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Four years on, Google sees growth in Africa

Rebecca Wanjiku | Sept. 28, 2011
Four years ago, when Google opened an office in Nairobi, Africa was largely served by satellite, the cost of connectivity was high, and very little regional content was available online.

Compared to other markets, Africa still has fewer users of our business products but awareness is important. Two weeks ago, Google launched, a site that caters for local businesses and is a sign that the market is demanding such services.

However, our advertising platform has given local companies the ability to advertise their businesses locally and internationally, which has yielded good results especially in tourism and horticultural sectors.

CW: How is Google engaging developers?

Mucheru: Google has a project with MIT known as MITi, where students from the USA visit African universities training developers on apps for mobile. Apart from various competitions, Google also works closely with innovation and incubation hubs in the region. The latest is the Umbono project, where Google is collaborating with Silicon Cape in South Africa. Under Umbono, startups will be offered free office space for six months and receive seed funding of $25,000 to $50,000. Startups are also linked with angel investors. This helps businesses grow and supports developers to present their products to the market.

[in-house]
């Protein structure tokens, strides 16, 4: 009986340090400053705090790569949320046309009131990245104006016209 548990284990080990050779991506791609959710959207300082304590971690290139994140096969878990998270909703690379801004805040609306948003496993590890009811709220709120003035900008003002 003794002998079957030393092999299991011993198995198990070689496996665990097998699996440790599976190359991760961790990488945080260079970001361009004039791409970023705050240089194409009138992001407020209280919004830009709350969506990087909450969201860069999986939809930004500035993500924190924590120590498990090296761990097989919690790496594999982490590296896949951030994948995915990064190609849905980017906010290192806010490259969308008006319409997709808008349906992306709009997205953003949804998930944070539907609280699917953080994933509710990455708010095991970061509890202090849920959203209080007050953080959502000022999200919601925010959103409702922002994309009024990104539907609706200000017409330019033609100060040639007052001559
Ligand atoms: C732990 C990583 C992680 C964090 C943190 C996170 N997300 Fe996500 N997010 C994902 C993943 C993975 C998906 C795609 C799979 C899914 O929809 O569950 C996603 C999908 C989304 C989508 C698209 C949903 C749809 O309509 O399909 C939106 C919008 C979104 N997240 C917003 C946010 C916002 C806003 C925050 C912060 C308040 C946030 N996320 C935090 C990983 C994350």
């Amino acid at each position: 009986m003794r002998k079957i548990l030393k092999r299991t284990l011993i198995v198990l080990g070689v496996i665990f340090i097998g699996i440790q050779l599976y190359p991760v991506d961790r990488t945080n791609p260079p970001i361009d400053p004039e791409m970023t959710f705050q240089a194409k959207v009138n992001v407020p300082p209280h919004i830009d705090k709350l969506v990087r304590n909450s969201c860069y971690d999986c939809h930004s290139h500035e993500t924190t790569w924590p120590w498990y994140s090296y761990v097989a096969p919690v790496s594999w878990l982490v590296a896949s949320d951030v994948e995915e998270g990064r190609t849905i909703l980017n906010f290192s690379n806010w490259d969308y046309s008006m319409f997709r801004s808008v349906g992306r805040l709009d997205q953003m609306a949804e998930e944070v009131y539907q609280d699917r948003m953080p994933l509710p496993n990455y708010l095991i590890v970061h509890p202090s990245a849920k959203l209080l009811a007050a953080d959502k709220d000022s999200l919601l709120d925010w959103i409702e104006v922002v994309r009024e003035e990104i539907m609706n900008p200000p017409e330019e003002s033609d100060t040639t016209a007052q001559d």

CW: One of the projects involves digitizing government records. Some people feel Google is monetizing the data and locking out other companies that may be interested in such a partnership. Is this true?

Mucheru: No. Google is working with African governments at various levels. In Kenya, the government digitized Gazette records that were manually stored since independence. The government needed a platform, which we provided. The information is readily available to everybody, it is free to download. We are not monetizing the data, we are making the information available. We are not taking business from the market, we are creating a platform for the market to create applications and use for many other purposes.

CW: Lack of a payment gateway is one of the challenges cited in doing business in Africa. Is there any chance Google Wallet will be introduced in future?

Mucheru: I cannot say if we are going to introduce Google Wallet or not. We are looking at how mobile money is being used; when we have a product we will announce it. For instance, with Adsense, we saw a very significant need to introduce faster payment and we made money available sooner through Western Union.

CW: Google global cache seems to have helped ISPs grow and stabilized Internet Exchange Points. How can more countries benefit?

Mucheru: The Google global cache has been a major success; it has allowed us to improve services and reduce costs for operators. In some cases we have more than one cache. We want to ensure it's in every market and in every operator; the key is to look where it's in demand and target the market. Availability in more markets will depend on how the agreements come into place. We look at how much of the traffic in the country an ISP is going to serve. The aim is not to advantage one operator but provide better services for the market. In situations where the cache is shared, that is ideal. If the traffic is too much, we work with more than one ISP in the country. But it depends on the market and on Google's relationship with various players.


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